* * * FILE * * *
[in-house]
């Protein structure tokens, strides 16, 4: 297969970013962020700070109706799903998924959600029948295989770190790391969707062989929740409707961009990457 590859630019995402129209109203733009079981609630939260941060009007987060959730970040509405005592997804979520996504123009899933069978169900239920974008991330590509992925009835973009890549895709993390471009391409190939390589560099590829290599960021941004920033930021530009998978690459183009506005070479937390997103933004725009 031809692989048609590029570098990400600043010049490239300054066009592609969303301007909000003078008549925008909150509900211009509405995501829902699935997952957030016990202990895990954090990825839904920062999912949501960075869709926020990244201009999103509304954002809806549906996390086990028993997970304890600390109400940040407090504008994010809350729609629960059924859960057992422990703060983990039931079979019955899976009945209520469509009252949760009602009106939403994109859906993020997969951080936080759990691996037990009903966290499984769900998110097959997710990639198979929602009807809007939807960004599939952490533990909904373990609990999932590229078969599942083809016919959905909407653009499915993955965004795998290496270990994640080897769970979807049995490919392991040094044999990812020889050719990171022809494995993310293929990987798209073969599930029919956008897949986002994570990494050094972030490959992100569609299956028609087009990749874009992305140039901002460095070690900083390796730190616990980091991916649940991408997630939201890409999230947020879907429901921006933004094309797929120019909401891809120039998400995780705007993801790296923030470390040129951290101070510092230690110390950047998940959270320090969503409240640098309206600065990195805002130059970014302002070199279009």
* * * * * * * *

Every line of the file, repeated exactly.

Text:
[in-house]
């Protein structure tokens, strides 16, 4: 297969970013962020700070109706799903998924959600029948295989770190790391969707062989929740409707961009990457 590859630019995402129209109203733009079981609630939260941060009007987060959730970040509405005592997804979520996504123009899933069978169900239920974008991330590509992925009835973009890549895709993390471009391409190939390589560099590829290599960021941004920033930021530009998978690459183009506005070479937390997103933004725009 031809692989048609590029570098990400600043010049490239300054066009592609969303301007909000003078008549925008909150509900211009509405995501829902699935997952957030016990202990895990954090990825839904920062999912949501960075869709926020990244201009999103509304954002809806549906996390086990028993997970304890600390109400940040407090504008994010809350729609629960059924859960057992422990703060983990039931079979019955899976009945209520469509009252949760009602009106939403994109859906993020997969951080936080759990691996037990009903966290499984769900998110097959997710990639198979929602009807809007939807960004599939952490533990909904373990609990999932590229078969599942083809016919959905909407653009499915993955965004795998290496270990994640080897769970979807049995490919392991040094044999990812020889050719990171022809494995993310293929990987798209073969599930029919956008897949986002994570990494050094972030490959992100569609299956028609087009990749874009992305140039901002460095070690900083390796730190616990980091991916649940991408997630939201890409999230947020879907429901921006933004094309797929120019909401891809120039998400995780705007993801790296923030470390040129951290101070510092230690110390950047998940959270320090969503409240640098309206600065990195805002130059970014302002070199279009």